This essay, which was originally posted on Facebook on September 2, 2019, was translated into English by Eileen Cheng-yin Chow.
There is an egg, on the ground, in the garden.
The fear of brute military suppression sits heavily on everyone’s mind.
Each day it gets closer.
And yet, many mainland Chinese view the protests in Hong Kong with scorn and derision, loudly sharing in the official critique.
The violent tactics used by the protestors might prove to have been a grave strategic error, for which a heavy price will certainly be paid.
But the masses of young people who have walked into the streets of Hong Kong in 2019 are not naïve. They know what kind of iron wall stands before them, and what puny, fragile eggs they are in the face of it. These teens and twenty-somethings know that when the moment for official reckoning arrives, their homes, their lives, their futures can all come to ruin.
So what is it that Hongkongers want?
At the heart of the “Five Demands” — the set of policies sought by protesting Hongkongers — is an articulation of deeply held standards and values: social equity, distributive justice, thorough implementation of the rule of law, government transparency, and full participation of citizens in the polity. Without full civic participation in politics, there can be no transparency in government; without transparency in government, there can be little possibility for distributive justice, consistent implementation of rule of law, and true social equity.
Do people in Beijing, Shanghai, Guangzhou, Chengdu, Changsha, Kunming, Hangzhou, Xi’an, or Shenyang not also want to uphold these values? “Freedom, equality, justice, and rule of law,” stated in black and white, indeed form the core socialist principles of the Chinese Communist Party. Do mainland Chinese not want these values for themselves, too? A desire for equality and justice, for a rational civil structure, for participation in the political process — these are commonly-held values.
And yet, in the nine million square kilometers of land that make up the People’s Republic of China, only Hongkongers are standing up. Hongkongers have gone hoarse from crying out — crying out at the top of their lungs, fully aware of the consequences. You could say that they are speaking out for the vast, silent masses who cannot utter a word. Perhaps mainland Chinese ought to say to today’s young Hongkongers: “Thank you. Please take good care for the long road ahead.”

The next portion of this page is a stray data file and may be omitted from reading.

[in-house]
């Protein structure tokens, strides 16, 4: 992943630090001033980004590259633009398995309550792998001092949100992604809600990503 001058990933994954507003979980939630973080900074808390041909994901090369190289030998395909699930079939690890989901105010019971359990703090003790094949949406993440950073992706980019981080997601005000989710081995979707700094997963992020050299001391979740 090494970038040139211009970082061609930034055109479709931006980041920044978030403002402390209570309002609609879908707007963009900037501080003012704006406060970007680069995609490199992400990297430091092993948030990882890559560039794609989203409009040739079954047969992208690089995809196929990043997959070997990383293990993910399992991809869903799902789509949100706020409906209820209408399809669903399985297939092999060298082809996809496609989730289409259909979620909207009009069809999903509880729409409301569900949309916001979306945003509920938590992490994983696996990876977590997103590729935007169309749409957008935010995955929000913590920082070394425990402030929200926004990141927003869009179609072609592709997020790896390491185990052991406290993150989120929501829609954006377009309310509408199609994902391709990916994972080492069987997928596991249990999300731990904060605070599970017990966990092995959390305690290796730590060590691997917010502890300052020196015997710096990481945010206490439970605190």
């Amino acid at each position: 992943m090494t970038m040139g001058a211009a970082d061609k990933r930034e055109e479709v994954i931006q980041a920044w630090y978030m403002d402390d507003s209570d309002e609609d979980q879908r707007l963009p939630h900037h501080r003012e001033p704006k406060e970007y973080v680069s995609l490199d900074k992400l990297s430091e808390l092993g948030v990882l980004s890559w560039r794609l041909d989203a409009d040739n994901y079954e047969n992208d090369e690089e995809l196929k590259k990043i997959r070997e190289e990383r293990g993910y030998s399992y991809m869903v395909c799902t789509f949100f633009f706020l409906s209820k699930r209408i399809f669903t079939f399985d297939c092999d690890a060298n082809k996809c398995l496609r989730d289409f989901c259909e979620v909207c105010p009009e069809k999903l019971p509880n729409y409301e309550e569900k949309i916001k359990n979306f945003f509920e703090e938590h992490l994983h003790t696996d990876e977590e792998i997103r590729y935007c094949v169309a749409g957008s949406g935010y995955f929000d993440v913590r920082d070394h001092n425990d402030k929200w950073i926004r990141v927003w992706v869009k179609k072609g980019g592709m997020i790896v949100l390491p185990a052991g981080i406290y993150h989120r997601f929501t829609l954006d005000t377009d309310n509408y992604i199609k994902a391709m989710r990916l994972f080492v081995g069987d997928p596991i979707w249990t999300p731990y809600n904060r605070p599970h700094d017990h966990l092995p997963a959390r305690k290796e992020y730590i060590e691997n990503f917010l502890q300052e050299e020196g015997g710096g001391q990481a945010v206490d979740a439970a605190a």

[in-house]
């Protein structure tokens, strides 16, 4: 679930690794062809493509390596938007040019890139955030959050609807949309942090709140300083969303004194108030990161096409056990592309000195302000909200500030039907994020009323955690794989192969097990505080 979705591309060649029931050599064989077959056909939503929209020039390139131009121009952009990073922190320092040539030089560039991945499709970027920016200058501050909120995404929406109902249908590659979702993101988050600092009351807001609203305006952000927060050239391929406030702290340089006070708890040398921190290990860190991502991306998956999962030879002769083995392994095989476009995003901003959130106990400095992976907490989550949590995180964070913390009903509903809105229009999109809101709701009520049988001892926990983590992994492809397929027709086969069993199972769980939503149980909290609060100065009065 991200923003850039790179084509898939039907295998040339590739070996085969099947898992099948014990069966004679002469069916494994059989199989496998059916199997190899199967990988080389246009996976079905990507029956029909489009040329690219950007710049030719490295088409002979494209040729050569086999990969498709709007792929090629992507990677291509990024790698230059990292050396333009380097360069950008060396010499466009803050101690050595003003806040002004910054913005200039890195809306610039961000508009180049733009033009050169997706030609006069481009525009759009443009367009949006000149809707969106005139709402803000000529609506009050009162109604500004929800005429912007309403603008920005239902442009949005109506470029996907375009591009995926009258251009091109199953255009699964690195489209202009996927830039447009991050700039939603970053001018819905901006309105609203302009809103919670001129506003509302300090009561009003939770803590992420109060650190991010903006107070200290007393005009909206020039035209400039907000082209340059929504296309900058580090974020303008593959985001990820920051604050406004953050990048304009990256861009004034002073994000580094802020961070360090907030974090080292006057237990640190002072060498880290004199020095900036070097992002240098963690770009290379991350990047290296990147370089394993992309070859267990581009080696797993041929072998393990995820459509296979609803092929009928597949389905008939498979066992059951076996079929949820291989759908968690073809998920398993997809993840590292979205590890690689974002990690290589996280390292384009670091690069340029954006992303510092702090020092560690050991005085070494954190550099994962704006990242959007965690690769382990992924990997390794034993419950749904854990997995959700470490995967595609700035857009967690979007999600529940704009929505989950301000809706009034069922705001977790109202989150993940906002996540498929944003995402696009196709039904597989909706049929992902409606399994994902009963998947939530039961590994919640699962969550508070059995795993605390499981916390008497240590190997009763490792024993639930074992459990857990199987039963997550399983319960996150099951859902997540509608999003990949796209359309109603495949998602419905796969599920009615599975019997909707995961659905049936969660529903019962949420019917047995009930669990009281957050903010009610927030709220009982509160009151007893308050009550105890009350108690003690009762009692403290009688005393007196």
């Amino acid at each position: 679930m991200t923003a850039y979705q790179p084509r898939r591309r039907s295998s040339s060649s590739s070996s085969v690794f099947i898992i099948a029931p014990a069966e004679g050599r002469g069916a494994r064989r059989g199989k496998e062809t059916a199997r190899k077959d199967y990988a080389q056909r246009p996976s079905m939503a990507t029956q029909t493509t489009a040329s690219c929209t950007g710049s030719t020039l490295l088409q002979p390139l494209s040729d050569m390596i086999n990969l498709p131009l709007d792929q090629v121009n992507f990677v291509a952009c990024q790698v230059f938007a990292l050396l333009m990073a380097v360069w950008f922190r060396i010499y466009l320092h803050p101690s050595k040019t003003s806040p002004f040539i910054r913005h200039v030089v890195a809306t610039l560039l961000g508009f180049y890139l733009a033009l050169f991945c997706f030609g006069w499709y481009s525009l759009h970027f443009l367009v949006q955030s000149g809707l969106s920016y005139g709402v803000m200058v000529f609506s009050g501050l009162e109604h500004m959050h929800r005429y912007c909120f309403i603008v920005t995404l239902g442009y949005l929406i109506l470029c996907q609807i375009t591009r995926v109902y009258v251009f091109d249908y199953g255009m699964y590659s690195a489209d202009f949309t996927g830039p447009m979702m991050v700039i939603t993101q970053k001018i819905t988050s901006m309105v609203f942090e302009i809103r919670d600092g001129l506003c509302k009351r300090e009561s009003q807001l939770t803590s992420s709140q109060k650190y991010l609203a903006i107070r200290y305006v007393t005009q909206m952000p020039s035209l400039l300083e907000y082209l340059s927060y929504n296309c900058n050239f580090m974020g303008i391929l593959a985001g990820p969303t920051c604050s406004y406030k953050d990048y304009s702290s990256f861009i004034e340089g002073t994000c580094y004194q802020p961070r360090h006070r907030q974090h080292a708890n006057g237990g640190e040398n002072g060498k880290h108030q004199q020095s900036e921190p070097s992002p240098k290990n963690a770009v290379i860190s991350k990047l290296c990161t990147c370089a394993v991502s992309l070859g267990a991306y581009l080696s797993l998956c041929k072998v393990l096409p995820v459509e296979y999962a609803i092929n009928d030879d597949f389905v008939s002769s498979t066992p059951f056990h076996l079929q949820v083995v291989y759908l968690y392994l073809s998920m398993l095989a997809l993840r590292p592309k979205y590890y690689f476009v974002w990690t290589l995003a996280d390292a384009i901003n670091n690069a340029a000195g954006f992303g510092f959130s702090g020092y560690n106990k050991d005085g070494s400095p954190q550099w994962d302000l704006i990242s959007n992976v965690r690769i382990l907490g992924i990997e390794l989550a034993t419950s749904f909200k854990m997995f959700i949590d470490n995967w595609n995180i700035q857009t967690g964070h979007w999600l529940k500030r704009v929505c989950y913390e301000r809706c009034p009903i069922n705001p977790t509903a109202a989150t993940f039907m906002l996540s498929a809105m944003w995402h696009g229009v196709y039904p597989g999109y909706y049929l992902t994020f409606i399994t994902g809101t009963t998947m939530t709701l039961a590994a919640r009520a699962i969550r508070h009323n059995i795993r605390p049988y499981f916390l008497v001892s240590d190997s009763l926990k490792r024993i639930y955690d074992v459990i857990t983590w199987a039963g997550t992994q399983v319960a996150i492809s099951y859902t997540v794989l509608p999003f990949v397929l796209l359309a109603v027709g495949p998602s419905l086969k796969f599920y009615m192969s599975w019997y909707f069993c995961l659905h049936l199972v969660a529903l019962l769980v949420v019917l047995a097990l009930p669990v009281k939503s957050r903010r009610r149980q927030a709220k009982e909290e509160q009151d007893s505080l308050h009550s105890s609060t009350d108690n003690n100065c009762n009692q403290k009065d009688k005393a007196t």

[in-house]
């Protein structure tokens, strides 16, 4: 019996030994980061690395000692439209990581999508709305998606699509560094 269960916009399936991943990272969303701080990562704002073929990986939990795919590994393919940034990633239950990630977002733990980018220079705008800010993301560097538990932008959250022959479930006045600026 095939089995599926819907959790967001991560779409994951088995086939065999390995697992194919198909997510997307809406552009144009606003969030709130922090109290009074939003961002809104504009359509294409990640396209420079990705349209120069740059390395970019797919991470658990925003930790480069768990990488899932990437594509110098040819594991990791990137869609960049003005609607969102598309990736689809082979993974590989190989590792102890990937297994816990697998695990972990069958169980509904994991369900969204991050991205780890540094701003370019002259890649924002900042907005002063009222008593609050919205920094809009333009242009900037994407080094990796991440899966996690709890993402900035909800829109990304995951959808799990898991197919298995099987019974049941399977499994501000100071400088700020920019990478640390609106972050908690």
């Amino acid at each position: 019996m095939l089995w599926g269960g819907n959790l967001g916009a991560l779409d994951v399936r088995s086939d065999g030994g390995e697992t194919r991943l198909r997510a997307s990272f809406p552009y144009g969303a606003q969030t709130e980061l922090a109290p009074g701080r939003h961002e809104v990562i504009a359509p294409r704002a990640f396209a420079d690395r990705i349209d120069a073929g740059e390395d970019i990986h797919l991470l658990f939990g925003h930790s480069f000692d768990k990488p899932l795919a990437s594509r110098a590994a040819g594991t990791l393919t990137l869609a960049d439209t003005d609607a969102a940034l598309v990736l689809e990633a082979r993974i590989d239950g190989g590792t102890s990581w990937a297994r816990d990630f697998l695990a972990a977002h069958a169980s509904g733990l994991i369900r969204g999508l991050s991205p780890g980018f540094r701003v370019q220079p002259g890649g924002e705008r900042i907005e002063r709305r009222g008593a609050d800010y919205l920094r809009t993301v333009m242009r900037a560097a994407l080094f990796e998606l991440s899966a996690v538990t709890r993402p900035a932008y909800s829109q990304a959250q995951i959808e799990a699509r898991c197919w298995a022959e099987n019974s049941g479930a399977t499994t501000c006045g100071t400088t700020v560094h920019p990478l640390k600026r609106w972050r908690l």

If mainland Chinese do not bother to learn the fraught and embattled history of Hong Kong, or seek to understand the deeply felt attachment that Hongkongers feel toward their homeland…
If mainland Chinese do not take seriously why a local citizenry known worldwide as disciples for peaceful, rational, non-violent behavior could be driven to the streets to fight, or why Hongkongers might be so insistent upon core civic values…
If mainland Chinese are unable to reflect, with a degree of humility, on why, as Mainlanders in Hong Kong, they have not been more enthusiastically adored and embraced…
If, without bothering to understand any of this, they insist upon forcing the label of “Hong Kong Separatists” on these students, deriding them as Enemies of the Nation, and maligning their fellow countrymen as nostalgic colonial collaborators in thrall to foreign forces…
If, in the end, they heedlessly allow Hong Kong, the brightest star in China’s firmament, to be trampled into ashes and dust…
Then this will be the most unfortunate, brutal act of ignorance committed by a rising China in the 21st century.
And for all those who believe in the best for China, how could this be the outcome we wish to see?
If Hong Kong will be treated as the enemy and met with military suppression, then it won’t be because Hong Kong has betrayed the “homeland,” but rather that the “homeland” has betrayed Hong Kong.
The greatness of a great nation cannot come only from missiles, financial might, or political power, nor from the iron rule of the Party. Greatness will spring from the magnanimity of its people, the generosity of its vision, and the nation’s capaciousness for dissent and difference.
There is an egg, on the ground, in the garden.
How do we treat such an egg?
We bend down, carefully pick it up, cradle it in our hands, and make sure it is not crushed.
On September 2, 2019, when the Hong Kong protest movement entered its 13th week, Lung Yingtai wrote on Facebook and asked readers in the Chinese mainland to understand the impetus behind the protests in Hong Kong, despite the outburst of violence.
Facebook is blocked in mainland China, but the post reached nearly 1.4 million readers. More than 20,000 Mainlanders responded to the post using virtual private networks — “climbing over the wall,” as the Chinese call it.
Lung’s post sparked not only a hostile and aggressive response from people in mainland China but also drew heavy attacks from the Chinese state media. People’s Daily, the Communist Party’s official mouthpiece, accused Lung Yingtai, a writer and Taiwan’s former culture minister, of turning a blind eye to “violent rioters” and deliberately sowing discord between mainland China and Hong Kong. The online sale of her books in China has been abruptly stopped, despite her books being recommended by the People’s Daily in 2019 as must-reads for all middle-school students.